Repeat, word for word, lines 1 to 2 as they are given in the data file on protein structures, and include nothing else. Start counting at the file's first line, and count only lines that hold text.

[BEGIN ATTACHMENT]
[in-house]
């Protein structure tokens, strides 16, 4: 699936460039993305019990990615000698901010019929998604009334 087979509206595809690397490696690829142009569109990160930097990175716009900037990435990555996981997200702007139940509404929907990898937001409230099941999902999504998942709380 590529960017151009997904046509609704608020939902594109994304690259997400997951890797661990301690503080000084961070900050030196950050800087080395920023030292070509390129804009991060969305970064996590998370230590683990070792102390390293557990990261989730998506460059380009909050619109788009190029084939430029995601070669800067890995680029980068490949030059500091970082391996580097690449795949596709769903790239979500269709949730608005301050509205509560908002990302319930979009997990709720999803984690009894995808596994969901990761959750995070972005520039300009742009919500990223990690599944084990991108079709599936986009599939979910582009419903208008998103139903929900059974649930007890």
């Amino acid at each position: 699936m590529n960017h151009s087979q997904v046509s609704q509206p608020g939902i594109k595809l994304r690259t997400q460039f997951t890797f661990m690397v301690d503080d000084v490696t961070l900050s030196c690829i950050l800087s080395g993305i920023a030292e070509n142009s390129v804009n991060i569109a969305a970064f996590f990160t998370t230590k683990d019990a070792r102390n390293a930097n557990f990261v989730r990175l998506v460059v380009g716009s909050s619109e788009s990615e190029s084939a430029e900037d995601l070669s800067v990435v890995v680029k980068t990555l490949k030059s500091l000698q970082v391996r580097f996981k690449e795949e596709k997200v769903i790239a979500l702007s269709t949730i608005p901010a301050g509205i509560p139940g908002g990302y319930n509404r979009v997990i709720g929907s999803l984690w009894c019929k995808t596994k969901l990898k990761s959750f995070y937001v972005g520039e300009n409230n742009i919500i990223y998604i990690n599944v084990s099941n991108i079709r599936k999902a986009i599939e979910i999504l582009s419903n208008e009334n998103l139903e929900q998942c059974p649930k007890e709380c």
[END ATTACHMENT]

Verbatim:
[in-house]
């Protein structure tokens, strides 16, 4: 699936460039993305019990990615000698901010019929998604009334 087979509206595809690397490696690829142009569109990160930097990175716009900037990435990555996981997200702007139940509404929907990898937001409230099941999902999504998942709380 590529960017151009997904046509609704608020939902594109994304690259997400997951890797661990301690503080000084961070900050030196950050800087080395920023030292070509390129804009991060969305970064996590998370230590683990070792102390390293557990990261989730998506460059380009909050619109788009190029084939430029995601070669800067890995680029980068490949030059500091970082391996580097690449795949596709769903790239979500269709949730608005301050509205509560908002990302319930979009997990709720999803984690009894995808596994969901990761959750995070972005520039300009742009919500990223990690599944084990991108079709599936986009599939979910582009419903208008998103139903929900059974649930007890």